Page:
Space and Time in Mohrho 's Interpretation of Quantum by olliegoblue30

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									Space and Time in Mohrho 's Interpretation
          of Quantum Mechanics
                             Louis Marchildon
               Departement de physique, Universite du Quebec,
                    Trois-Rivieres, Qc. Canada G9A 5H7
                          Email: marchild a uqtr.ca

A new interpretation of quantum mechanics has been developed in the past
few years by Ulrich Mohrho .1 Although it shares a number of features
with the Copenhagen interpretation, it also di ers from the latter in crucial
respects, in particular in the way it views space and time.
    In Mohrho 's interpretation, the quantum wave function (or state vec-
tor, or density operator) obeys the Schrodinger equation exactly. The wave
function, however, does not represent the evolving state of a system. It rep-
resents strictly a probability measure, providing either the subjective prob-
ability that the measurement of an observable actually carried out yields a
given value, or the objective probability that the measurement, if it were
(counterfactually) carried out, would yield a given value. More generally,
Mohrho associates objective probabilities to counterfactual measurements
on systems that are both preselected and postselected, in accordance with
the rule of Aharonov, Bergmann and Lebowitz.
    For Mohrho , an observable A associated with a quantum system has a
value a if and only if a measurement (more generally, a fact) indicates that
value. That is, the state vector of a system being jai (an eigenvector of A
with eigenvalue a) is not a su cient condition for the value of A being equal
to a. If the state vector j i is not an eigenstate of A, so that more than
one measurement result of A are associated with a nonvanishing probability,
   1 Mohrho 's interpretation of quantum mechanics is presented in U. Mohrho , \What
quantum mechanics is trying to tell us," Am. J. Phys. 68, 728{745 (2000), as well as
in a number of other published papers and preprints available in the quant-ph archives
(http://arxiv.org). For an exchange on Mohrho 's views see L. Marchildon, \Remarks
on Mohrho 's interpretation of quantum mechanics" (quant-ph/0303170, forthcoming in
Found. Phys.) and U. Mohrho , \Do quantum states evolve? Apropos of Marchildon's
remarks" (quant-ph/0307113, forthcoming in Found. Phys.).

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then A is interpreted as being objectively inde nite or fuzzy.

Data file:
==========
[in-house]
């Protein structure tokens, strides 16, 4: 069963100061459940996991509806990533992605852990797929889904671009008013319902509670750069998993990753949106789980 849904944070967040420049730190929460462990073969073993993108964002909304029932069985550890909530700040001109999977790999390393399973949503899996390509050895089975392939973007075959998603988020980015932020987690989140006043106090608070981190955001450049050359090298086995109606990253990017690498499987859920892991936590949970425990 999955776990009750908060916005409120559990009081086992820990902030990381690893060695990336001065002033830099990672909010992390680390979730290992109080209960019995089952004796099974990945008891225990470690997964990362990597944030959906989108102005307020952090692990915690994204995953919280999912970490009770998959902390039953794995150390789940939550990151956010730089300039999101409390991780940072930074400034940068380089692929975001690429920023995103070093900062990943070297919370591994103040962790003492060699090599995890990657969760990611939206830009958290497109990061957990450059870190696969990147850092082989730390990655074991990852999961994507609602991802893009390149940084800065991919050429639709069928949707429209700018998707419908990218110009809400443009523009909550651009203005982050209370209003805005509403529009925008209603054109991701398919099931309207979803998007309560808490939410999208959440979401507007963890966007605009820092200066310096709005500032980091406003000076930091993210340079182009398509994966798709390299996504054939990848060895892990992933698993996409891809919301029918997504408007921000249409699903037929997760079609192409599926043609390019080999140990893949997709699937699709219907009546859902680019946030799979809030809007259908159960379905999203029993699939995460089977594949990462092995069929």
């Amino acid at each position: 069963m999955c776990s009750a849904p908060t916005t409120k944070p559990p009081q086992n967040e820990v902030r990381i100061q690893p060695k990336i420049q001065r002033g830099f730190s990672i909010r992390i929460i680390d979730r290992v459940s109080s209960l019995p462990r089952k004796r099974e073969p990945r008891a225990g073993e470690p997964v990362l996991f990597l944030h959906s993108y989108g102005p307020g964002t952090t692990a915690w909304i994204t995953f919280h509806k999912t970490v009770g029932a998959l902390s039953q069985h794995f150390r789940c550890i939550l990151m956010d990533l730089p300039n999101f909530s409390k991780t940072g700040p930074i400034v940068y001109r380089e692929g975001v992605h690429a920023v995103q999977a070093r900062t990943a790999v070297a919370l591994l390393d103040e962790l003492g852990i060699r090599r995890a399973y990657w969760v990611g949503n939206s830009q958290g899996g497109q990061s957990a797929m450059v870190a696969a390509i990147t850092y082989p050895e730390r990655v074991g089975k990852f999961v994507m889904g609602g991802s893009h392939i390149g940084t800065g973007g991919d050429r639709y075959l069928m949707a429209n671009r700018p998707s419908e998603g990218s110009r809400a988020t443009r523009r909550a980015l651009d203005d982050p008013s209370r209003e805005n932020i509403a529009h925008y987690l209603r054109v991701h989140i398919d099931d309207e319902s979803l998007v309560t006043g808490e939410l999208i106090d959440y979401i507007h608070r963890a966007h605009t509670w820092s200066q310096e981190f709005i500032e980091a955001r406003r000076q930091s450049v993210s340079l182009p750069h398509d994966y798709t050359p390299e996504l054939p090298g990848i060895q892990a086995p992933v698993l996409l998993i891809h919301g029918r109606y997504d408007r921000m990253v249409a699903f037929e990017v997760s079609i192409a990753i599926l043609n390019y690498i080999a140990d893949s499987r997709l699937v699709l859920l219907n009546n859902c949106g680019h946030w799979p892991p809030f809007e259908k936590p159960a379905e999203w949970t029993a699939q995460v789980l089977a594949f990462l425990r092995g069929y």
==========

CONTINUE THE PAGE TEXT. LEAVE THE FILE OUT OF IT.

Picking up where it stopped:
These considerations apply in particular to the observable position. Space
does not exist independently, but only associated with objects (e.g. particles)
whose positions are e ectively indicated. Since a measurement speci es a
position in the reference frame of a given apparatus, only relative positions
are de ned, and only up to the accuracy with which they are determined.
Hence physical space does not have the di erentiation of a three-dimensional
manifold. In the two-slit interference setup, for instance, space for the photon
is up-slit down-slit di erentiated only if the setup allows to determine which
slit the photon goes through.
    Although no Hermitian operator is associated with time in nonrelativistic
quantum mechanics, the measurement of time necessarily involves position
measurements (e.g. of a watch's needles). Time, therefore, like space, does
not exist outside the context of measurements, and is not in nitely di eren-
tiated.
    The views just outlined raise a number of questions which I intend to
address.
       Spatial distinctions in a given region can be real for a particle and not
       real for another one. How is this to be understood?
       Since Mohrho assumes that quantum mechanics applies universally,
       the position of an apparatus is in general not sharp. Are there empirical
       consequences to the assertion that a particle's position is measured by
       means of an apparatus whose position is itself not sharp?
       Facts (in particular measurements) provide reality to space and time.
       To what extent do they lie within or without the framework of quantum
       mechanics?




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